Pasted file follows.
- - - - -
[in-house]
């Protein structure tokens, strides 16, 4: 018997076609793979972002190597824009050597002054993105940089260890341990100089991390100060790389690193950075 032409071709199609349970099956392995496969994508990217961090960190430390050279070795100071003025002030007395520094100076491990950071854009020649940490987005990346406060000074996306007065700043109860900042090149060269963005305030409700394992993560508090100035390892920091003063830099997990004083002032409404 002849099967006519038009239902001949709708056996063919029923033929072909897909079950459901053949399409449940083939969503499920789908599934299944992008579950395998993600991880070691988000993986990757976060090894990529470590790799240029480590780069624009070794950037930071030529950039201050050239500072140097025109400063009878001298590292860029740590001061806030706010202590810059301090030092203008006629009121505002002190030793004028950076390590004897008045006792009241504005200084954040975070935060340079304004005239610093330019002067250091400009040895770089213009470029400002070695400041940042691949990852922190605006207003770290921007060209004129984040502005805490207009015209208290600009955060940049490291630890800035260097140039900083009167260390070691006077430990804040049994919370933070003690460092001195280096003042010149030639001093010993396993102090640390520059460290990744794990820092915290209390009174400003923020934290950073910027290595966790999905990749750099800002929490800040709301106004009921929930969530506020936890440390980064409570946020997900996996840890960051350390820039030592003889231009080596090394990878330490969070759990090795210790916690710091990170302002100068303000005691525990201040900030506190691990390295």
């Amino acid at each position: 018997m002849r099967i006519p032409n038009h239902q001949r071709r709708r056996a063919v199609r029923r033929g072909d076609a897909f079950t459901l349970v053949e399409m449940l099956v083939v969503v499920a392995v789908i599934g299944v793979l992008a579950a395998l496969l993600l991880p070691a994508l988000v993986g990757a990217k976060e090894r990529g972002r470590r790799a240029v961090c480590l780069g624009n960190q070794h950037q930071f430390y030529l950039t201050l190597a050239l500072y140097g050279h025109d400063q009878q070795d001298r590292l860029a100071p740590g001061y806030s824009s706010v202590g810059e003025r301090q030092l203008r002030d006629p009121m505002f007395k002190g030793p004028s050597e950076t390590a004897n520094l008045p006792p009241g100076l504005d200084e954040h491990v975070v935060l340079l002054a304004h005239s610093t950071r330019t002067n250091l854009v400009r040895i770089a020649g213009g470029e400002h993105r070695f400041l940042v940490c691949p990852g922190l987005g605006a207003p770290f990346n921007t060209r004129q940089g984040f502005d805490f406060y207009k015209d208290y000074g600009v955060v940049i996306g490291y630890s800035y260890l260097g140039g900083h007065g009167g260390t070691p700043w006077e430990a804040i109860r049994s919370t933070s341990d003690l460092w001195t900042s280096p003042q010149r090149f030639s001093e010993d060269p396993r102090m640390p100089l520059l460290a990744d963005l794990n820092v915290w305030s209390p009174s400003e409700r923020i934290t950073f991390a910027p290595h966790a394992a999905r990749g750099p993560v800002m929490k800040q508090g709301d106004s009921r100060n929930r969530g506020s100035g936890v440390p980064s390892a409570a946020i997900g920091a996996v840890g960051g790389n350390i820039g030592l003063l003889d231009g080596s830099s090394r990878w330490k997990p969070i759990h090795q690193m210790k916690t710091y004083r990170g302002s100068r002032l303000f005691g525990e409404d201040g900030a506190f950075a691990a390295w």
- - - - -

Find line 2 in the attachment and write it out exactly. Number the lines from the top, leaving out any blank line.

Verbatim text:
């Protein structure tokens, strides 16, 4: 018997076609793979972002190597824009050597002054993105940089260890341990100089991390100060790389690193950075 032409071709199609349970099956392995496969994508990217961090960190430390050279070795100071003025002030007395520094100076491990950071854009020649940490987005990346406060000074996306007065700043109860900042090149060269963005305030409700394992993560508090100035390892920091003063830099997990004083002032409404 002849099967006519038009239902001949709708056996063919029923033929072909897909079950459901053949399409449940083939969503499920789908599934299944992008579950395998993600991880070691988000993986990757976060090894990529470590790799240029480590780069624009070794950037930071030529950039201050050239500072140097025109400063009878001298590292860029740590001061806030706010202590810059301090030092203008006629009121505002002190030793004028950076390590004897008045006792009241504005200084954040975070935060340079304004005239610093330019002067250091400009040895770089213009470029400002070695400041940042691949990852922190605006207003770290921007060209004129984040502005805490207009015209208290600009955060940049490291630890800035260097140039900083009167260390070691006077430990804040049994919370933070003690460092001195280096003042010149030639001093010993396993102090640390520059460290990744794990820092915290209390009174400003923020934290950073910027290595966790999905990749750099800002929490800040709301106004009921929930969530506020936890440390980064409570946020997900996996840890960051350390820039030592003889231009080596090394990878330490969070759990090795210790916690710091990170302002100068303000005691525990201040900030506190691990390295």